The heroes of this story include a Senate subcommittee chairman and a former first lady. The villain—from the Senate’s perspective—was the chairman of the House Appropriations Committee. The object of their attention: the historic room in the Capitol that served as the Senate’s chamber between 1810 and 1859.
After the Senate moved to its current chamber in 1859, the Supreme Court took up residence in the old chamber until 1935, when it left the Capitol for its permanent building across the street. The Senate and House then agreed to restore the room to its 1850s elegance.
Despite this agreement, decades passed with no action. In an increasingly crowded Capitol, both houses wanted the room’s convenient space for various meetings and functions. By 1960, countless luncheons and cocktail parties had rendered the old chamber grimy and threadbare. The odor of tobacco and alcohol overwhelmed the aroma of history.
In 1960, construction of a major extension to the east front of the Capitol neared completion. By providing several large meeting spaces, including today’s Mike Mansfield and Sam Rayburn Rooms, the extension would relieve demands on the old Senate chamber.
The first hero of this story is Mississippi Senator John Stennis. As chairman of the Subcommittee on Legislative Branch Appropriations, he secured $400,000 to restore this room and an earlier Supreme Court chamber directly below it.
House appropriators failed to share the Senate’s enthusiasm for this historical project. Although Senator Stennis gained the active support of Majority Leader Mike Mansfield and Senate Appropriations Chairman Carl Hayden, Representative George Mahon, who would soon chair the House Appropriations Committee, had a problem. He made it clear that his problem might be solved if the Senate dropped its opposition to a House-endorsed plan for another Capitol extension project—this one on the west front. No extension; no restored Senate Chamber. This stalemate continued for another 10 years.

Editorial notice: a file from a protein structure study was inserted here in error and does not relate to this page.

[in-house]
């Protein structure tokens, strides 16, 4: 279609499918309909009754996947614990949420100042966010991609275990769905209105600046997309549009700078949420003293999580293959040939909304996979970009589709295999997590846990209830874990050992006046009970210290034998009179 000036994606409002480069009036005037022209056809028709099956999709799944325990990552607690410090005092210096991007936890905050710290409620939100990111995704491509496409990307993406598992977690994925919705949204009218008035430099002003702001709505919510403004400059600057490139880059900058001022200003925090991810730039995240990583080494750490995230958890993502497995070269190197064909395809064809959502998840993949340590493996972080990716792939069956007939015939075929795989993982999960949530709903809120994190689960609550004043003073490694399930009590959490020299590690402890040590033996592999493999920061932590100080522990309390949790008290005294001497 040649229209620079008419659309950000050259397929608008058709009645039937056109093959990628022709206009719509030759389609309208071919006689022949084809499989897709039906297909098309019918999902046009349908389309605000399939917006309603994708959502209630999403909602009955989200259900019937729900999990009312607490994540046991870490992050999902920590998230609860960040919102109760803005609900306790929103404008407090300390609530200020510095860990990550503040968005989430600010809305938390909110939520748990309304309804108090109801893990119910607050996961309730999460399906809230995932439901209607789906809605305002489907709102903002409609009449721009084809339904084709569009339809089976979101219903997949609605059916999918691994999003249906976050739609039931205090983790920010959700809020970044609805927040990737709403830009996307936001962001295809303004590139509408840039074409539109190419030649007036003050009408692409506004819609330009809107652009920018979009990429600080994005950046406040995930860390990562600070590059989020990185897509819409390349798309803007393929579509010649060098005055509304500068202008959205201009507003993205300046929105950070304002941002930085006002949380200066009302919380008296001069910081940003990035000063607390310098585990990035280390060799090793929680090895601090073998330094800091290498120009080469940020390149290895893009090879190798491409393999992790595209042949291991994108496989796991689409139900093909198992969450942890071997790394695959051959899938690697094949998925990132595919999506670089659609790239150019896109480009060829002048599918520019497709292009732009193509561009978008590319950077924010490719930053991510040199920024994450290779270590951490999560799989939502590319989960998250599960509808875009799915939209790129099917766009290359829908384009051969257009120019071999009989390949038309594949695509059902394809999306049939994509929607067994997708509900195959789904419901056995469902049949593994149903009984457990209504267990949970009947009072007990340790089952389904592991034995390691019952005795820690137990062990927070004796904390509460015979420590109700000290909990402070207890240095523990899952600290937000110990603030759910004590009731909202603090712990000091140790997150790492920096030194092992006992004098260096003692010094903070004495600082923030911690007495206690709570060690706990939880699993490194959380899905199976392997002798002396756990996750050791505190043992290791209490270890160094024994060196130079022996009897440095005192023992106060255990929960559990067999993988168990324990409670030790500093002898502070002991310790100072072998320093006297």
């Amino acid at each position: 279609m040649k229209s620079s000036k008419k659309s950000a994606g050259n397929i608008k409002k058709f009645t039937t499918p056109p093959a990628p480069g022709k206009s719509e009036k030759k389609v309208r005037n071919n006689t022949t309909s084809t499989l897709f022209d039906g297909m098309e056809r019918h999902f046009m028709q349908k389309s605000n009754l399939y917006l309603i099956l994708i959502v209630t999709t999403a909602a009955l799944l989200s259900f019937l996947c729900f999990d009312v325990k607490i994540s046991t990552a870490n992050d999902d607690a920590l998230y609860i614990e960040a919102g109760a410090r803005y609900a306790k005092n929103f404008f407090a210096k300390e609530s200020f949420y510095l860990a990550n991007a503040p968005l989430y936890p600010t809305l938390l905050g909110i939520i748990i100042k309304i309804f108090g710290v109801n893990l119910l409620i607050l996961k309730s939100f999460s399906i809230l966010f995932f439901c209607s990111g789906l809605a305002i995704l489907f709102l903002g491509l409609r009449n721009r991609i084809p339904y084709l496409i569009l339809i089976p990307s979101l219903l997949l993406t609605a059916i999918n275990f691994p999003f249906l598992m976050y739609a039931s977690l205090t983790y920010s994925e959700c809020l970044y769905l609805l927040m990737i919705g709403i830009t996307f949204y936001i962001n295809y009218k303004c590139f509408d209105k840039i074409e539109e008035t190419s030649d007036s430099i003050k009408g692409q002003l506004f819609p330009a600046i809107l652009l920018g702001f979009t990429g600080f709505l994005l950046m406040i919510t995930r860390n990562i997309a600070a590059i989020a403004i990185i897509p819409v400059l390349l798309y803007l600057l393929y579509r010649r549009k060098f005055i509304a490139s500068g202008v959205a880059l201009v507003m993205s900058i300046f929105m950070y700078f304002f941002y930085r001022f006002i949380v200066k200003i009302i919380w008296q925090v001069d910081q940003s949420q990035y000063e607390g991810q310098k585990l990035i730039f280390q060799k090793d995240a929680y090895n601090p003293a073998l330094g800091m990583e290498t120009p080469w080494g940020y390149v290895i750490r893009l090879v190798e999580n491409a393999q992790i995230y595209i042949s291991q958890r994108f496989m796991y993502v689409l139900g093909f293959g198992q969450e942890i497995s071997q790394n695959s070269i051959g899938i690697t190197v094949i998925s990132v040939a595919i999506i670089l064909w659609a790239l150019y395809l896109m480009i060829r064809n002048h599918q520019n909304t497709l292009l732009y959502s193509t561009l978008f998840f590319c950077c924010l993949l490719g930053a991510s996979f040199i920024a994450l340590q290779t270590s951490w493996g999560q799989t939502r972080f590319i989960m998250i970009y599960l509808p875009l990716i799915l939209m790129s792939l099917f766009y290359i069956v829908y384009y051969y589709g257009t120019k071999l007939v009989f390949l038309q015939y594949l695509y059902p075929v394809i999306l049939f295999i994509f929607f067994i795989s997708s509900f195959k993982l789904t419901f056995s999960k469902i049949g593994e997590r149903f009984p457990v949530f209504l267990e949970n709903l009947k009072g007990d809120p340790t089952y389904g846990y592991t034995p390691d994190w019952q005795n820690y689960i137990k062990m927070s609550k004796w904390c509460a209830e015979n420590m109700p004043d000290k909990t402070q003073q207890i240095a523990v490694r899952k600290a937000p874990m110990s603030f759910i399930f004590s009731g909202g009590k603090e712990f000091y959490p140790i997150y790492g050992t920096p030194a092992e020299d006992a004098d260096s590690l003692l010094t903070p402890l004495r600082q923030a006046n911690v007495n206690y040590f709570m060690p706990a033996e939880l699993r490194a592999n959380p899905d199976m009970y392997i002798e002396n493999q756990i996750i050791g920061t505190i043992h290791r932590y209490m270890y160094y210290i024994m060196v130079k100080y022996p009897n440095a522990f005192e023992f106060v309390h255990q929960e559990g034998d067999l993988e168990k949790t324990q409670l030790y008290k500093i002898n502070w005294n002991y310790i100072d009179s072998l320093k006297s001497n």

Then, in 1972, Chairman Mahon received a phone call from a fellow Texan to whom he could not say “no.” Lady Bird Johnson’s gentle persuasion and Mansfield’s promise to do what he could to ease Senate opposition to the west front project ended the House chairman’s opposition.
The old Senate chamber restoration project concluded with a festive dedication ceremony on June 16, 1976. (The west front extension project was later abandoned.)
Today, this “noble chamber,” as Henry Clay once called it, serves as a reminder of the Senate’s rich history and, perhaps less obviously, of its historically delicate relations with the House of Representatives.